One developer’s first-hand experience taking the CPACC exam

Are you looking to upskill as a Web professional by taking the IAAP CPACC (Certified Professional in Accessibility Core Competencies) certification? Pattie Reaves, a principal user experience developer at Alley, recently completed the certification through the International Association of Accessibility Professionals (IAAP) and she described what her journey to taking the test was like.

Accessibility Awareness

Reaves first became aware of the importance of making Web work accessible while working at a small Maine newspaper as a web editor. She would receive phone calls from a reader who was blind when changes were made to the website that would make it difficult to use with a screen reader. 

Reaves said this experience taught her to be proactively mindful of how inclusive we can make our work. For the one person who speaks up that the experience doesn’t work, there are hundreds, maybe thousands, that just give up on your site and chalk it up to a bad user experience. It is a reminder of the huge impact we can have on someone’s life as a web developer.  

We need to give power to marginalized voices. When someone says “this feature doesn’t work for me because my screen reader can’t use it or I can’t use it with a keyboard,” then we really need to step back, think about what we are trying to do, and listen to them,” Reaves said.

Pursuit of Certification

Last year, Reaves wanted to elevate her skillset as a user experience developer and began to pursue her CPACC after hearing about the certification in the web a11y slack community.  In preparation she joined the WebAIM mailing list and then took the Deque University IAAP CPACC Certification Preparation Course.

Reaves dedicated about 20 hours of studying over the past year. She planned to take the test in March, and then coronavirus happened, which canceled all in-person testing in the United States. IAAP began to offer the test remotely using remote proctoring – where you take the test on your own computer and a proctor watches you to ensure the integrity of the test-taking process. Reaves completed the exam in August and is waiting to receive the results.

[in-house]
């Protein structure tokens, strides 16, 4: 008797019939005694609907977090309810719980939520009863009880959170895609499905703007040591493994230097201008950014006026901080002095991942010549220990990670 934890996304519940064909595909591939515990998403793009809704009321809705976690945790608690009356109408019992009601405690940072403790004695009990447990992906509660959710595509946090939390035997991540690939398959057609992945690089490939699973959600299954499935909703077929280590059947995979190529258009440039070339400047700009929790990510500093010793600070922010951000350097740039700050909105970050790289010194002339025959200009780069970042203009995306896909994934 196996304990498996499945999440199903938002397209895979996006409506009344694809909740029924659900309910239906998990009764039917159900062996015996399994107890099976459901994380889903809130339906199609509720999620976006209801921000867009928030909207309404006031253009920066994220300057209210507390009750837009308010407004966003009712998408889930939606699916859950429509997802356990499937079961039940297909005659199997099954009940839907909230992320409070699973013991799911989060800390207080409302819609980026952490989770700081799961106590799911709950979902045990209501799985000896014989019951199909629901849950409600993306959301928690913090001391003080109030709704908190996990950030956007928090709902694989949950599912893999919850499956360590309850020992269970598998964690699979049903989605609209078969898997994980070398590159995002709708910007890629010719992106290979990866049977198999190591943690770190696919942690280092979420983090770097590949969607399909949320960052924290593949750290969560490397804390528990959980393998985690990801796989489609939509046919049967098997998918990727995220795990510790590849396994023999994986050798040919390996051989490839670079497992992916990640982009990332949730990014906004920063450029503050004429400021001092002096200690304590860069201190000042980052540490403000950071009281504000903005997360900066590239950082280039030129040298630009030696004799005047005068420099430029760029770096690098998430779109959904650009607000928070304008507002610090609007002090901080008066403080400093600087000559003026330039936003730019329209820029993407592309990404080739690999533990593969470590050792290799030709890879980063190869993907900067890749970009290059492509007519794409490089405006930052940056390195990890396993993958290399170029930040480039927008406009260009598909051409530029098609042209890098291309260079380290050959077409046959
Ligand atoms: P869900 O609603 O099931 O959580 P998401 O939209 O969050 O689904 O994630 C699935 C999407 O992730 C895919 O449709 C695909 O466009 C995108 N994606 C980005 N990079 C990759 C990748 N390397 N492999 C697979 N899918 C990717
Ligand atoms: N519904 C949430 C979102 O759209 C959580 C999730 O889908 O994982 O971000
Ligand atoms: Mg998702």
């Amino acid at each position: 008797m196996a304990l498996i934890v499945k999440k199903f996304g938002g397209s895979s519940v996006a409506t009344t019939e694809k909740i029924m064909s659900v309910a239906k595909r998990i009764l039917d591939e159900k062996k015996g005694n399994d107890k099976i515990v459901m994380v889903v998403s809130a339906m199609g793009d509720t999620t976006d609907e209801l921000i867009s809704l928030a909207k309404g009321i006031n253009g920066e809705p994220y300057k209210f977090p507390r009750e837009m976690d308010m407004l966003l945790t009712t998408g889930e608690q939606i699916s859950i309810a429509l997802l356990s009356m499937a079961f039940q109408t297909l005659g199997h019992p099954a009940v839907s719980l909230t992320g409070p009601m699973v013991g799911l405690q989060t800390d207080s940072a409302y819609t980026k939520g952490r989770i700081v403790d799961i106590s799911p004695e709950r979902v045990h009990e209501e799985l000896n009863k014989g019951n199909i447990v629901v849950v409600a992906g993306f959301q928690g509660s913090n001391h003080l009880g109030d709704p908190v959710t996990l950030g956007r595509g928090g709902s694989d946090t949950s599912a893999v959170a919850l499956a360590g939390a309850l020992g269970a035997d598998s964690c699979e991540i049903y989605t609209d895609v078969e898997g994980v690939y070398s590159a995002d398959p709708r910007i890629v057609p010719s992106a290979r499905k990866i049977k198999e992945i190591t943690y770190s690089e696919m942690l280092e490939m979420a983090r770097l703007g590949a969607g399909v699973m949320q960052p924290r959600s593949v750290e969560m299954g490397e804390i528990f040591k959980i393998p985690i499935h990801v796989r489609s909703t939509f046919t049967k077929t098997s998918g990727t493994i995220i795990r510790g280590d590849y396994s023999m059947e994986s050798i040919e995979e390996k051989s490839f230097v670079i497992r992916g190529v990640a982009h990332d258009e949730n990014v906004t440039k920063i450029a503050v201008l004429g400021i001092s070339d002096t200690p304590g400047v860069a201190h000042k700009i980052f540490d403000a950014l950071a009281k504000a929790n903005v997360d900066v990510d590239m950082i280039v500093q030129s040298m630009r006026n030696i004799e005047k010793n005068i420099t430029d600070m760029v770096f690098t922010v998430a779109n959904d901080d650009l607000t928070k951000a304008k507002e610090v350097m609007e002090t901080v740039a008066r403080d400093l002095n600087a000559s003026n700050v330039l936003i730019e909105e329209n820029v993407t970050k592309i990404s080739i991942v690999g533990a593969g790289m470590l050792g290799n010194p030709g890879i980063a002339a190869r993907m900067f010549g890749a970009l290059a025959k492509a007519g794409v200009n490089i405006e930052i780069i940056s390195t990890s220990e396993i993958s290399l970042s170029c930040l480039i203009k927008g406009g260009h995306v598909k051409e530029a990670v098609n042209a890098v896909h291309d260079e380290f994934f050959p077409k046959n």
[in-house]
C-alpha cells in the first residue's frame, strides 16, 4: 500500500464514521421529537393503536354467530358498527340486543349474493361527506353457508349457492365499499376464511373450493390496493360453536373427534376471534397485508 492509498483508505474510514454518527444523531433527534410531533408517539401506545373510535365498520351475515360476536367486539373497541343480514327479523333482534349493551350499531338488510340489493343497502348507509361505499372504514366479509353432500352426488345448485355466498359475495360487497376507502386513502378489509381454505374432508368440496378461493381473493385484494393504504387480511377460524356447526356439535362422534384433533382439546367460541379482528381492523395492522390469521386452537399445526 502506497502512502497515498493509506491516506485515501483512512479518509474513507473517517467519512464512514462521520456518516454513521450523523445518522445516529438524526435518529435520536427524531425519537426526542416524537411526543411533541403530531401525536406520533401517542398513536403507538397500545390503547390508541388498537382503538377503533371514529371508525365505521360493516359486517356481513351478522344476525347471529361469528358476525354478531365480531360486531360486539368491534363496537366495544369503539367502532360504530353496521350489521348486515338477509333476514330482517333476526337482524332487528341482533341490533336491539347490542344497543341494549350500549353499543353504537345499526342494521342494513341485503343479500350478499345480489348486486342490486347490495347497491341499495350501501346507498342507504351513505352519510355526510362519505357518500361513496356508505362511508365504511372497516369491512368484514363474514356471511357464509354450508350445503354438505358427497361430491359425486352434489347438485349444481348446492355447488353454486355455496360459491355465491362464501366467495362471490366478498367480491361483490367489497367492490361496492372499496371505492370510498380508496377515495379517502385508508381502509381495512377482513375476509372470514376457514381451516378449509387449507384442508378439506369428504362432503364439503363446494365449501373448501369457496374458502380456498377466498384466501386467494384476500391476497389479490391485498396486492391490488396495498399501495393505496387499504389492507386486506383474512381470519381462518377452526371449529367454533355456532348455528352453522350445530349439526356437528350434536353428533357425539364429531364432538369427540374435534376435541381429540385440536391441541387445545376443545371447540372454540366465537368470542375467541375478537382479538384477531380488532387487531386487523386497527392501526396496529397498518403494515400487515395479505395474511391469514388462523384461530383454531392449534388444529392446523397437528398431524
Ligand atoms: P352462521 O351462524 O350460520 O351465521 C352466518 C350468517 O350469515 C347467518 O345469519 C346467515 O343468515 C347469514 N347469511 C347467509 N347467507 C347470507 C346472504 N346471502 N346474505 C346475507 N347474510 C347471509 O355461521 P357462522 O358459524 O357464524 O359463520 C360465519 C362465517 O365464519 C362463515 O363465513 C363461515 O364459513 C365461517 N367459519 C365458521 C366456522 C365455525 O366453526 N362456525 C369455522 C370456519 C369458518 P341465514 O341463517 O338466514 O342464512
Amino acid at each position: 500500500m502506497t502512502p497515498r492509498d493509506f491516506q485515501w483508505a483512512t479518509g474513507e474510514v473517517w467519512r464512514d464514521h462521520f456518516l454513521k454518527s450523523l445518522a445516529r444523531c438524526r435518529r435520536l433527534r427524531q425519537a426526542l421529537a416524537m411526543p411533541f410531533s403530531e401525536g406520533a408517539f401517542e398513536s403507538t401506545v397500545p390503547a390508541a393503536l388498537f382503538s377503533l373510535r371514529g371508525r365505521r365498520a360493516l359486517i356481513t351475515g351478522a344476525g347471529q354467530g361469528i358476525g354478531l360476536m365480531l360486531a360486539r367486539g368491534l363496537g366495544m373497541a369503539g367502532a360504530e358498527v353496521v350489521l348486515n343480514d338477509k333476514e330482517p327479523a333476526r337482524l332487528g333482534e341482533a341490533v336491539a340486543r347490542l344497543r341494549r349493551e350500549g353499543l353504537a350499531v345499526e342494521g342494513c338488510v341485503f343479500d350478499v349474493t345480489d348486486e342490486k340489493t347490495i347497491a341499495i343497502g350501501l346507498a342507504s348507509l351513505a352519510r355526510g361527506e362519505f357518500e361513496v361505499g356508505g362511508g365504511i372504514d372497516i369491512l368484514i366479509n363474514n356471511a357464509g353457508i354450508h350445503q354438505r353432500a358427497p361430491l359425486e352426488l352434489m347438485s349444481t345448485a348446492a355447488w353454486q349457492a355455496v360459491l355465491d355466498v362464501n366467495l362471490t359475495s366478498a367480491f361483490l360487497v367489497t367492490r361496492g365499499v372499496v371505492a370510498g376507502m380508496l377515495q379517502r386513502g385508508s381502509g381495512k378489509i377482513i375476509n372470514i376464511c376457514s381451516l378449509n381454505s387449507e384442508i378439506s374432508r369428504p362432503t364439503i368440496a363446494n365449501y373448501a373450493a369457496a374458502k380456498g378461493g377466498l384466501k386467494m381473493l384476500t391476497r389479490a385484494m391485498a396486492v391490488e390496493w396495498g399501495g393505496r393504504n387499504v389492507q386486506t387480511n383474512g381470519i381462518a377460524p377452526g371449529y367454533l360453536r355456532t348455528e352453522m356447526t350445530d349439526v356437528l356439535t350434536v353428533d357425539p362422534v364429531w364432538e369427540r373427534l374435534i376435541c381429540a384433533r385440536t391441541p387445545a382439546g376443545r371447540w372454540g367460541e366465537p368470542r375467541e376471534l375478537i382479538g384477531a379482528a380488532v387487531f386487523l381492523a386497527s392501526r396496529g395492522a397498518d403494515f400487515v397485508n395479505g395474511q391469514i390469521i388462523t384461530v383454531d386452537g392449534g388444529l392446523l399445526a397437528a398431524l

The Certification Process

After applying for the test within provided testing timeframes, test-takers schedule a time to take the exam. Software is installed on your computer that allows a proctor to watch test takers through the three-hour exam window.  

It is a rigorous examination, Reaves said. Materials are not allowed on your desk. The proctor must be able to see your ears. The space you use needs to be very quiet, and no one can be in the room – not even your dog! Reaves said when she was taking the test, her dog Stella barked and she told the dog to be quiet. The proctor stopped the test and reminded her she could not talk to anyone during the testing period.  With the pandemic quarantine and those confined to working in small shared spaces, it is essential to know this to plan.

Accessible Boldness

Since studying and learning the CPACC coursework, Reaves has become bolder. “I’m not afraid to talk about accessibility — it’s made it easier for me to talk about the frameworks we have to include people,” she said. “What I really like about the CPACC certification is that it’s not exclusive to the digital medium. They do talk about building design and waypoints and physical accessibility. It’s really about models and laws of how we work globally, not just digital media. I now pay attention more to how are people excluded.”

Reaves agrees that there is more knowledge and interest in making the Web accessible in the developer community than there had been when she started. Referring back to the blind reader who called her at the newspaper a decade ago, “If he hadn’t called me, then I wouldn’t have thought about it,” she said. “I’m finding that it’s become a much bigger part of the conversation over the last five years because of the legal impact. And, I think people are a lot more aware of the usability benefits that you gain from accessible websites.”

Reaves invites you to join her journey to make the Web more accessible with her and her colleagues on Alley’s blog at Alley is a digital agency that does design, development, and strategy. They primarily work with publishers, nonprofits, and museums.